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A Newbie Question about composting

A Newbie Question about composting
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  • A Newbie Question about composting

    Post #1 - September 11th, 2017, 9:07 am
    Post #1 - September 11th, 2017, 9:07 am Post #1 - September 11th, 2017, 9:07 am
    Hi everyone,

    A community in our building is considering making our own compost but since we are new, we are not sure if it will work in Chicago.

    We are thinking of getting an outdoor tumbler-type of composting bin to leave out in our backyard, would it work with the winter here? Is it worth investing in a bin at this time of the year?

    Thanks for any advice in advance.

    Peace, Matthew
  • Post #2 - September 11th, 2017, 9:14 am
    Post #2 - September 11th, 2017, 9:14 am Post #2 - September 11th, 2017, 9:14 am
    We've been composting for years. We have a big black box in our alley, but the tumbler types are probably preferable. You're right, it's late in the year to buy, but even with our less-efficient composting set-up, we're still able to add kitchen scraps all year long, throughout the winter, and it never filled up, which tells me that even in cold temps, there's still composting happening.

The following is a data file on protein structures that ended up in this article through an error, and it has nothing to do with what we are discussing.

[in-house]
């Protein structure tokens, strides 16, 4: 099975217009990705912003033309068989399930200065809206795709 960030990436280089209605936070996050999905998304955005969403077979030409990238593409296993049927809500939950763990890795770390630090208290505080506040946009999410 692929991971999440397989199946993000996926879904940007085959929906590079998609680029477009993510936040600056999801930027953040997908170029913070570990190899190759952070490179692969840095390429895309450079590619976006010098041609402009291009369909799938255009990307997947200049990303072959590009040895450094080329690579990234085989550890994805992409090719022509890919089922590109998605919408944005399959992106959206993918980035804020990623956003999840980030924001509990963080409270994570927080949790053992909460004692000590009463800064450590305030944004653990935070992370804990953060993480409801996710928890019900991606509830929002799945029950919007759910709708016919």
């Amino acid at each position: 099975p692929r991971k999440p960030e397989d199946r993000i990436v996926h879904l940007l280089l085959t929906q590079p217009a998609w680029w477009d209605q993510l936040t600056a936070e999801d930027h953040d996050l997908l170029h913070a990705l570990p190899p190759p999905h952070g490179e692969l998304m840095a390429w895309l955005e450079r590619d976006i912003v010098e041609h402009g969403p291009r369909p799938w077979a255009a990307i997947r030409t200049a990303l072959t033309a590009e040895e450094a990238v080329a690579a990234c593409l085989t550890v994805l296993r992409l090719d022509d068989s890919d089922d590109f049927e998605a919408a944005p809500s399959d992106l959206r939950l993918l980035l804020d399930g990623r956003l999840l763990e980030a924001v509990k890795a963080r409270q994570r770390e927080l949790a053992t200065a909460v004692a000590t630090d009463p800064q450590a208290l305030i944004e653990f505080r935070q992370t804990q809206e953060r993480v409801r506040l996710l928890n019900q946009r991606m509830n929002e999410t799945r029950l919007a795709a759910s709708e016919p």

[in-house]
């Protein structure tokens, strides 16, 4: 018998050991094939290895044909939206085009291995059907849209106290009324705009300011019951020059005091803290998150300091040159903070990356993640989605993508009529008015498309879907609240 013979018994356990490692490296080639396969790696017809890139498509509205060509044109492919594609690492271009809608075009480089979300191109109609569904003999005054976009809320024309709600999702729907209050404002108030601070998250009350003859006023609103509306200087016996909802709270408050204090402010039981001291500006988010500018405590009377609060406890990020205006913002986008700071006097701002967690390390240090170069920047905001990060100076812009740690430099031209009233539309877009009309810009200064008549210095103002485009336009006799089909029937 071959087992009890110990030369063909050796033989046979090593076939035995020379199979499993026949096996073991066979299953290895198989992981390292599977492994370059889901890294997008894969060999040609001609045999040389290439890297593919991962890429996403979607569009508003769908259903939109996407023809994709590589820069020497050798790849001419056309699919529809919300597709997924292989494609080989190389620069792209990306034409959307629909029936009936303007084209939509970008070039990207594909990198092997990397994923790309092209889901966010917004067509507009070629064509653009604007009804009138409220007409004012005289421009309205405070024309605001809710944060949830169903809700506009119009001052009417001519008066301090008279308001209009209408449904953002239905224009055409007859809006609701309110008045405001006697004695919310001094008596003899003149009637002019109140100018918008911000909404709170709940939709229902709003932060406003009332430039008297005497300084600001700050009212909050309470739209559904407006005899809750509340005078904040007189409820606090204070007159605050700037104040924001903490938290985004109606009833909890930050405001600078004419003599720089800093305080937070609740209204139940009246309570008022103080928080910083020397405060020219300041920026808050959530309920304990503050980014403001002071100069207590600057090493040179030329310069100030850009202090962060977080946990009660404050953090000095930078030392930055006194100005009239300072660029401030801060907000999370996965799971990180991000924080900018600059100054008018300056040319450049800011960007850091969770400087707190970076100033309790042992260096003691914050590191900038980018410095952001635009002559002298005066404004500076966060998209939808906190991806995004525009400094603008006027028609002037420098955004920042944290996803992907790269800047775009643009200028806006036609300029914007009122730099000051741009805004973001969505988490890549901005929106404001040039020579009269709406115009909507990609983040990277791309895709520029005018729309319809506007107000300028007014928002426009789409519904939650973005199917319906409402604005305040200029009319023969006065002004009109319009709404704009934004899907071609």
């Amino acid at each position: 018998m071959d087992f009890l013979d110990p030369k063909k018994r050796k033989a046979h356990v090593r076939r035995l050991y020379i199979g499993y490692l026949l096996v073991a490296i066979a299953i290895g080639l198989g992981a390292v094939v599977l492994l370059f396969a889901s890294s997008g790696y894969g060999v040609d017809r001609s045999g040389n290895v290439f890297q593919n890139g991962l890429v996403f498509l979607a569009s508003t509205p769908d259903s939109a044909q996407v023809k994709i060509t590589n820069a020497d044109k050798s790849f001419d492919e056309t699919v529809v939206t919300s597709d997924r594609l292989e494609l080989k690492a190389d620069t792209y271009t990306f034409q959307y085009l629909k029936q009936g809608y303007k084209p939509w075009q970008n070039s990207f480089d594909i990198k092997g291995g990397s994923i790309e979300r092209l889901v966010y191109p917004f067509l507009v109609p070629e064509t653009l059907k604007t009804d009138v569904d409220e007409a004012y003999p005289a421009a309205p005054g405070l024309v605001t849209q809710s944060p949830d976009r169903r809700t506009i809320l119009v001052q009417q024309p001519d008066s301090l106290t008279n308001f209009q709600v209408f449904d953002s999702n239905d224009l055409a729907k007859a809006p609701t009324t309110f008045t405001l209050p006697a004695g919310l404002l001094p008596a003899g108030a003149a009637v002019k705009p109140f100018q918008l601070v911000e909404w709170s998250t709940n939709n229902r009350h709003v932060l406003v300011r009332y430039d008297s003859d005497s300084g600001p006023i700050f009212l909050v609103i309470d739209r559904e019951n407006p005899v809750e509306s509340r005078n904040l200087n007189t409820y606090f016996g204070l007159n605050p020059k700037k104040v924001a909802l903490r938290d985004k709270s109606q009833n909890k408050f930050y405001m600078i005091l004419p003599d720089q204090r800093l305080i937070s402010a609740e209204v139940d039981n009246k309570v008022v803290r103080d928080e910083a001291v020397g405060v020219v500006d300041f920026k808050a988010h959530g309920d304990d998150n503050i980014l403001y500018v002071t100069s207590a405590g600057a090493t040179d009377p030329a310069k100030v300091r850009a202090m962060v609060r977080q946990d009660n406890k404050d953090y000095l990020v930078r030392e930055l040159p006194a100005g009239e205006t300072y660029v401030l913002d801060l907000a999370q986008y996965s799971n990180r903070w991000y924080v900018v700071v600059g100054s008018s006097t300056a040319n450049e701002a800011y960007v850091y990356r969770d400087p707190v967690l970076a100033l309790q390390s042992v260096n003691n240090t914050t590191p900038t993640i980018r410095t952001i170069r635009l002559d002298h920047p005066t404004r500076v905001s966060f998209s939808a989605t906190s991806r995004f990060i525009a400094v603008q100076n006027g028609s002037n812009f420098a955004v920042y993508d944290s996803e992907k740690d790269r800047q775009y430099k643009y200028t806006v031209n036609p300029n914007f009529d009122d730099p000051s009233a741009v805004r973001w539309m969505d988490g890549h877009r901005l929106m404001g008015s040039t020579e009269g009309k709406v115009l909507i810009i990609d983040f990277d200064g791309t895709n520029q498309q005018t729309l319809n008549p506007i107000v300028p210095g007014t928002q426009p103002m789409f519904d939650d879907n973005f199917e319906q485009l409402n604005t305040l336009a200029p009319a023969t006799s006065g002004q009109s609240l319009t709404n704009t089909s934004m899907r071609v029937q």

“We all have to stand before the kitchen gods.” Chef Jacob Sahaya Kumar Aruni
  • Post #3 - September 11th, 2017, 9:20 am
    Post #3 - September 11th, 2017, 9:20 am Post #3 - September 11th, 2017, 9:20 am
    Dear David,

    Thanks for sharing your experience. I'll share this we the community, we are eager to start but still finding our way!

    Best wishes, Matthew
  • Post #4 - September 11th, 2017, 10:45 am
    Post #4 - September 11th, 2017, 10:45 am Post #4 - September 11th, 2017, 10:45 am
    Hi,

    My Dad is the compost Czar in our household. He has the black plastic compost bin, which looks like Darth Vader's head mask.

    Going into winter, he puts aside some dried leaves to mix into the compost as the winter progresses. Most of our compost comes from the kitchen: vegetable scraps, coffee grounds and egg shells. On warm winter days, he opens it up to add kitchen waste mixed with leaves and pours water over it.

    If you keep to vegetable matter only, there should be no odors to offend you or attract critters.

    Your tax dollars at work: Composting for the Homeowner from the University of Illinois Extension.

    Regards,
    Cathy2
    Cathy2

    "You'll be remembered long after you're dead if you make good gravy, mashed potatoes and biscuits." -- Nathalie Dupree
    Facebook, Twitter, Greater Midwest Foodways, Road Food 2012: Podcast
  • Post #5 - September 11th, 2017, 11:06 am
    Post #5 - September 11th, 2017, 11:06 am Post #5 - September 11th, 2017, 11:06 am
    Dear Cathy2,

    Thanks for sharing what your dad does, and also the link to get more information.

    Thanks for your help to our community!

    Best wishes,
    Matthew

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